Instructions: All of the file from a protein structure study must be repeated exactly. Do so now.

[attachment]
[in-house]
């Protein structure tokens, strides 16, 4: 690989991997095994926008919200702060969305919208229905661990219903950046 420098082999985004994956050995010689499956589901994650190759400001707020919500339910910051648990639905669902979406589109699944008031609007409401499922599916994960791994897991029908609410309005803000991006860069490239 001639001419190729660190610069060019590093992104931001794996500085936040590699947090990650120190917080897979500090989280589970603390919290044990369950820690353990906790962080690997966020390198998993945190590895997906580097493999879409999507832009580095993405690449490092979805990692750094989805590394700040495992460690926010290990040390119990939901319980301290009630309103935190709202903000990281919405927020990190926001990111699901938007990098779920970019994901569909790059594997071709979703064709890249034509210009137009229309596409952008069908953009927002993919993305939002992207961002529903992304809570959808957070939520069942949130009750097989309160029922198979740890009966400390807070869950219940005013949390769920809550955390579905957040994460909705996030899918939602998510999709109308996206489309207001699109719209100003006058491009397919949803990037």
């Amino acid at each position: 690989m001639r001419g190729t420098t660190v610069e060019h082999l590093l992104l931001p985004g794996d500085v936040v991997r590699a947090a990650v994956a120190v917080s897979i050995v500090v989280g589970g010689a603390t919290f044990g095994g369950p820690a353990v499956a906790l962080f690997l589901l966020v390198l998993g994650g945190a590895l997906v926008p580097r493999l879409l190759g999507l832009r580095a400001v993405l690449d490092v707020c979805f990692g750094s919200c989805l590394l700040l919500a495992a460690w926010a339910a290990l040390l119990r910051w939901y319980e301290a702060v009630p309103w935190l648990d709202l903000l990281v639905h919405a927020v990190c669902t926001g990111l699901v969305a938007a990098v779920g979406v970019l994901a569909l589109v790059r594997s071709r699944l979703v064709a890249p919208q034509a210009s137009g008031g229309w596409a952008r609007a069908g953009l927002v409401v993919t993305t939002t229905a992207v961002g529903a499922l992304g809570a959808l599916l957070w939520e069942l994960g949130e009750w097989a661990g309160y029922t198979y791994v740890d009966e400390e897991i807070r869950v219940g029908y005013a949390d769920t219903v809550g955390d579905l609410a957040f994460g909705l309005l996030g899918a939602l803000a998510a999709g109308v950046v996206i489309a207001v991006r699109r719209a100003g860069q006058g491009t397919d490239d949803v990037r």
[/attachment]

[in-house]
């Protein structure tokens, strides 16, 4: 690989991997095994926008919200702060969305919208229905661990219903950046 420098082999985004994956050995010689499956589901994650190759400001707020919500339910910051648990639905669902979406589109699944008031609007409401499922599916994960791994897991029908609410309005803000991006860069490239 001639001419190729660190610069060019590093992104931001794996500085936040590699947090990650120190917080897979500090989280589970603390919290044990369950820690353990906790962080690997966020390198998993945190590895997906580097493999879409999507832009580095993405690449490092979805990692750094989805590394700040495992460690926010290990040390119990939901319980301290009630309103935190709202903000990281919405927020990190926001990111699901938007990098779920970019994901569909790059594997071709979703064709890249034509210009137009229309596409952008069908953009927002993919993305939002992207961002529903992304809570959808957070939520069942949130009750097989309160029922198979740890009966400390807070869950219940005013949390769920809550955390579905957040994460909705996030899918939602998510999709109308996206489309207001699109719209100003006058491009397919949803990037």
């Amino acid at each position: 690989m001639r001419g190729t420098t660190v610069e060019h082999l590093l992104l931001p985004g794996d500085v936040v991997r590699a947090a990650v994956a120190v917080s897979i050995v500090v989280g589970g010689a603390t919290f044990g095994g369950p820690a353990v499956a906790l962080f690997l589901l966020v390198l998993g994650g945190a590895l997906v926008p580097r493999l879409l190759g999507l832009r580095a400001v993405l690449d490092v707020c979805f990692g750094s919200c989805l590394l700040l919500a495992a460690w926010a339910a290990l040390l119990r910051w939901y319980e301290a702060v009630p309103w935190l648990d709202l903000l990281v639905h919405a927020v990190c669902t926001g990111l699901v969305a938007a990098v779920g979406v970019l994901a569909l589109v790059r594997s071709r699944l979703v064709a890249p919208q034509a210009s137009g008031g229309w596409a952008r609007a069908g953009l927002v409401v993919t993305t939002t229905a992207v961002g529903a499922l992304g809570a959808l599916l957070w939520e069942l994960g949130e009750w097989a661990g309160y029922t198979y791994v740890d009966e400390e897991i807070r869950v219940g029908y005013a949390d769920t219903v809550g955390d579905l609410a957040f994460g909705l309005l996030g899918a939602l803000a998510a999709g109308v950046v996206i489309a207001v991006r699109r719209a100003g860069q006058g491009t397919d490239d949803v990037r």